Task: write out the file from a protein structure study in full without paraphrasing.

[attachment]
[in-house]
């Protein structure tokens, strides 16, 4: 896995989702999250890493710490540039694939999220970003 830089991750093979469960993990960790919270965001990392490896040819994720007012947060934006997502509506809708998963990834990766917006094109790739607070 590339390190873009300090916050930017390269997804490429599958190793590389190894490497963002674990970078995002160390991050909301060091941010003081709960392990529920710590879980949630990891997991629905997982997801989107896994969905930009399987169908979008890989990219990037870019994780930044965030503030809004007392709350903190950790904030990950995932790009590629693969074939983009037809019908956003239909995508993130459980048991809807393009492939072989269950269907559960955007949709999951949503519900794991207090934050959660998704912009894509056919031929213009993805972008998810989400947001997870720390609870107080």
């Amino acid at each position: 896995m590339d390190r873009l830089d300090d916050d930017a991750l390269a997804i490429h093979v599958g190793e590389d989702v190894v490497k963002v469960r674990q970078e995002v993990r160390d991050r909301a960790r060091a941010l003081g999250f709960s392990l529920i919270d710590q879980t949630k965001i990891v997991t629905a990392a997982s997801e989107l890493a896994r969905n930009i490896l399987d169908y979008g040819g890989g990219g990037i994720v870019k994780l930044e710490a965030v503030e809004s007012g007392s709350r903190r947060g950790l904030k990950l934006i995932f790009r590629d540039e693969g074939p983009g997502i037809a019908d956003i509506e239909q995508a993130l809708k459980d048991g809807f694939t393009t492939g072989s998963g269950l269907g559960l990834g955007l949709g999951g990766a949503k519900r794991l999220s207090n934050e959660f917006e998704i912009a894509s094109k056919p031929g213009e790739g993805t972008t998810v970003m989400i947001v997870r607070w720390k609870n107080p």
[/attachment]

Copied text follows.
[in-house]
């Protein structure tokens, strides 16, 4: 896995989702999250890493710490540039694939999220970003 830089991750093979469960993990960790919270965001990392490896040819994720007012947060934006997502509506809708998963990834990766917006094109790739607070 590339390190873009300090916050930017390269997804490429599958190793590389190894490497963002674990970078995002160390991050909301060091941010003081709960392990529920710590879980949630990891997991629905997982997801989107896994969905930009399987169908979008890989990219990037870019994780930044965030503030809004007392709350903190950790904030990950995932790009590629693969074939983009037809019908956003239909995508993130459980048991809807393009492939072989269950269907559960955007949709999951949503519900794991207090934050959660998704912009894509056919031929213009993805972008998810989400947001997870720390609870107080």
């Amino acid at each position: 896995m590339d390190r873009l830089d300090d916050d930017a991750l390269a997804i490429h093979v599958g190793e590389d989702v190894v490497k963002v469960r674990q970078e995002v993990r160390d991050r909301a960790r060091a941010l003081g999250f709960s392990l529920i919270d710590q879980t949630k965001i990891v997991t629905a990392a997982s997801e989107l890493a896994r969905n930009i490896l399987d169908y979008g040819g890989g990219g990037i994720v870019k994780l930044e710490a965030v503030e809004s007012g007392s709350r903190r947060g950790l904030k990950l934006i995932f790009r590629d540039e693969g074939p983009g997502i037809a019908d956003i509506e239909q995508a993130l809708k459980d048991g809807f694939t393009t492939g072989s998963g269950l269907g559960l990834g955007l949709g999951g990766a949503k519900r794991l999220s207090n934050e959660f917006e998704i912009a894509s094109k056919p031929g213009e790739g993805t972008t998810v970003m989400i947001v997870r607070w720390k609870n107080p």